Creating a Compelling Culture

“Culture is the soul of the organization.” – Dee Ann Turner

You can have an excellent weekend service and efficient systems, but still lose momentum by not being attentive to your church culture. It is crucial to win the battle in the spiritual, but also to remember the influence culture has on your church as well. Culture is not just your best intentions. It is the reality of what you guard, emphasize, and reward. Culture is the air your team breathes as they operate in your ministry and pursue your church’s mission.

Great culture is not always easy to create or maintain. In her book, It’s My Pleasure: The Impact of Extraordinary Talent and a Compelling Culture, Dee Ann Turner offers some great advice to those seeking to create a healthy culture in their organization. Here are four simple steps she gives to create a compelling culture.

4 Steps to a Compelling Culture

  1. “A Clear Purpose for Existing” – This is the why for your church or your vision statement. We have this purpose from the Great Commission, but what language will you use to contextualize this for your specific part in that great work?
  2. “A Challenging Mission” – Your vision is the world you see because of your church exists. Your mission is what you and your team are going to do every day to achieve your vision. This should be simple and easily repeatable by everyone on your team.
  3. “Determine Core Values” – Your church will be and do a lot of things, but if you could only focus on a few repeatable, memorable values, what would they be? Everything else will grow from there. “Businesses [or churches] do not become excellent in the big areas without focusing on the small details too. Excellence in small things leads to excellence in big things.”Dee Ann Turner
  4. “Guiding principles” – These are your culture statements. What phrases are you using to summarize the different aspects of the culture you want to create?

Leaders love seeing external growth. And who can blame them? But we need to also focus on creating cultures in our ministries that will cause us to be internally strong. When we have internal growing up, the external growing out will come and be sustained.

What do you think creates a compelling culture? What are some things that hurt your culture? Anything you would add or take-a-way? Let me know!

Everyone Has a Story

How Empathy Can Make Your World Bigger

I recently had an encounter with a tree that taught me a lot about empathy and influence. You can read about it my post “Lessons From A Tree.”

Shortly after this incident I was reminded of how far I still have to go when it comes to taking my eyes off myself and showing care and attention to others.

Friend of the year award

A friend of ours at work went home early on Friday because she wasn’t feeling well. On Monday she was back in the office and when I came home that day Amy asked me how she was doing. I didn’t know… because I didn’t ask.

I could have kicked myself! Way to show empathy Josh! I guess I am not getting that friend of the year award I had my eyes on.

I was so worried about my own day that I forgot to spread some love, care, and empathy in my friends life.

Everyone has a story

Truett Cathy said that “everyone person has a story if only we bother to read it.” You can learn more about this principle in the book, It’s My Pleasure, by Dee Ann Turner.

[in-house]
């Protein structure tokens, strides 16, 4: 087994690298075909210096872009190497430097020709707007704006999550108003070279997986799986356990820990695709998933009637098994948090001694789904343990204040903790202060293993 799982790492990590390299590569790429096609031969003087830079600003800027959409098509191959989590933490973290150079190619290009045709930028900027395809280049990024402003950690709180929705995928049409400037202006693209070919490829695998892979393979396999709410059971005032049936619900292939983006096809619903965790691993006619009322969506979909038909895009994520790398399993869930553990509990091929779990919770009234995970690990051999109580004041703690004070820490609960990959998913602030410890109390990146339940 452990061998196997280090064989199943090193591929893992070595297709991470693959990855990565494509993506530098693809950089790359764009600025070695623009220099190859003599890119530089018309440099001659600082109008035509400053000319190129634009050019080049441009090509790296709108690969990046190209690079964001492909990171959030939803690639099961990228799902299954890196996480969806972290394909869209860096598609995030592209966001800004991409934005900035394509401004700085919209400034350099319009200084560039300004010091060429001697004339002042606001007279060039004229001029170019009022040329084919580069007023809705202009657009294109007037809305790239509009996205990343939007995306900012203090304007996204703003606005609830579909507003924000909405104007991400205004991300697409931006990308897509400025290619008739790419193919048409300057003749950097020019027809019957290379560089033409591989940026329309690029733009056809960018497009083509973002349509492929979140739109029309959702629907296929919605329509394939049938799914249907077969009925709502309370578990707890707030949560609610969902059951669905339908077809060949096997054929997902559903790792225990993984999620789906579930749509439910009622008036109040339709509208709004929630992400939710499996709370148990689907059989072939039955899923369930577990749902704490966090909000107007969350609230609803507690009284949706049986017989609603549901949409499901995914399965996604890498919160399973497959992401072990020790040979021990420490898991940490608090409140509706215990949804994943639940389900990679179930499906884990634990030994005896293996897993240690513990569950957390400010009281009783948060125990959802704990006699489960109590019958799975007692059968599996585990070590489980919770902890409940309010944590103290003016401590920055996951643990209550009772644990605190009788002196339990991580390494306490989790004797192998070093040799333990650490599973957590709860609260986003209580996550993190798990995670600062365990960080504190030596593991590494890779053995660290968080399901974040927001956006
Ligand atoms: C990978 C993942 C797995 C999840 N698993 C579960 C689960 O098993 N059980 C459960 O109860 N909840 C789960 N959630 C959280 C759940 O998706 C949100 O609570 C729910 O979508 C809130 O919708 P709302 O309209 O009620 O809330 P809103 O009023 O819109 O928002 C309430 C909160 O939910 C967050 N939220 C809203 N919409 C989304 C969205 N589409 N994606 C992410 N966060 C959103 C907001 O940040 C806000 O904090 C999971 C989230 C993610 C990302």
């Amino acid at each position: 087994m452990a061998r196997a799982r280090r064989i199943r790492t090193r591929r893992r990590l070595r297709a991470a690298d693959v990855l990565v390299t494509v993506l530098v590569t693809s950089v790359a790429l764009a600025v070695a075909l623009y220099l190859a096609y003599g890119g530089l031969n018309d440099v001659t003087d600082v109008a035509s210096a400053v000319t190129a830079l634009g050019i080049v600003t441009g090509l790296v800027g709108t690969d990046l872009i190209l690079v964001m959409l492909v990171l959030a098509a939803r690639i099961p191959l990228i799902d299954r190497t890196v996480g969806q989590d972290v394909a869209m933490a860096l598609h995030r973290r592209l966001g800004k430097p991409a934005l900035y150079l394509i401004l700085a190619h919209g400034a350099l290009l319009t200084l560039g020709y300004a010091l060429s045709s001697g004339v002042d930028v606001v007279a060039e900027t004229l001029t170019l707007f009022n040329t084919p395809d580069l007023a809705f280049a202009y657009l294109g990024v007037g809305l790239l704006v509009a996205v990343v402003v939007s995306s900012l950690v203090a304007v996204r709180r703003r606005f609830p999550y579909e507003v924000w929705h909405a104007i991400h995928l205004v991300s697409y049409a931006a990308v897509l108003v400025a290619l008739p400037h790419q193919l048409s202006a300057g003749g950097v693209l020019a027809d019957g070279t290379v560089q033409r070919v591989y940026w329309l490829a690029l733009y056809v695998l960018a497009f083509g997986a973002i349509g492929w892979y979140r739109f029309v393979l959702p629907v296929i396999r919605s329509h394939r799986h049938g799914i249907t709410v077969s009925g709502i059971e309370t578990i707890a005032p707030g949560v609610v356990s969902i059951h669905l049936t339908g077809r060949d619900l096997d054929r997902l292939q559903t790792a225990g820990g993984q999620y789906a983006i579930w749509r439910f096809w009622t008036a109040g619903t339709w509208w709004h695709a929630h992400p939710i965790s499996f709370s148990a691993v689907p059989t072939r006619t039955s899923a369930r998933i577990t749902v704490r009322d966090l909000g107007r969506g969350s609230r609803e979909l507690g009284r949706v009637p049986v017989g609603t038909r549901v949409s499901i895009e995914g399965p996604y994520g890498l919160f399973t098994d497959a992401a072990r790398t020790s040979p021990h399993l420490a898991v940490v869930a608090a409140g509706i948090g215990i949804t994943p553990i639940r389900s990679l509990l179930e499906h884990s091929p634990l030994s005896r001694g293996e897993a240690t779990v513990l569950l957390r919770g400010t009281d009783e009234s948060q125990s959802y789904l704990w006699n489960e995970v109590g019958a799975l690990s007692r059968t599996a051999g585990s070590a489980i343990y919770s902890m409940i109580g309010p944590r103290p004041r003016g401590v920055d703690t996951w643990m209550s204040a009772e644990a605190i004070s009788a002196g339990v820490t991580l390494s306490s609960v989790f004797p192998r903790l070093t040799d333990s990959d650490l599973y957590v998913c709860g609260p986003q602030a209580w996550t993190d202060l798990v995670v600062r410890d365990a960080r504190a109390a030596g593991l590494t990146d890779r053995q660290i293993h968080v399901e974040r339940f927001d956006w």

Learning other people’s stories in small ways doesn’t just make their lives better it makes our lives bigger as well. Listening to someone’s day or difficulty is an investment in relationship that has a 100 fold return. The best way to do this is to ask questions.

3 Questions That Uncover People’s Stories:

How are you doing?

This is so basic that it is almost not even worth mentioning but it is something I forgot to ask a friend at work that sites right next to me everyday. When there is a change in someone’s routine or schedule don’t just assume they are ok. They probably are, but checking in on them when they are absent lets them know you care.

How can I make you look like a rock star?

Jon Acuff talks about this in his book Do Over. When he goes to speaking events he always asks, “A week after the event, what can I have done that makes you look like a rock star to the people who matter at your job?”  He says we should ask our coworkers, clients, and others the same question if we want to win at relationships. “What can I do to make you look like a rock star to the people that matter most to you?”

What can I do to make that easier for you?

When someone is expressing a concern or complaining it is easy to get negative with them but that never helps anyone. The better thing to do is to invest in the relationship by asking, “What can I do to make that easier for you?” You not only turn a negative into a positive but also add value to the relationship.


Jon Acuff says that when we take time to know someone’s story we “make 2-D people 3-D.” What if this is the key to getting along with the difficult people in your life? What if you just need to make a 2-D person 3-D in order to have more influence with them? Asking questions, and reading people’s story, doesn’t just make your world bigger it makes our world better.

What stories are right in front of you that have yet to read? How can you take a step to make a 2-D person in your life a 3-D person with a story?

Here are a couple of books that have helped me grow in empathy and making others bigger: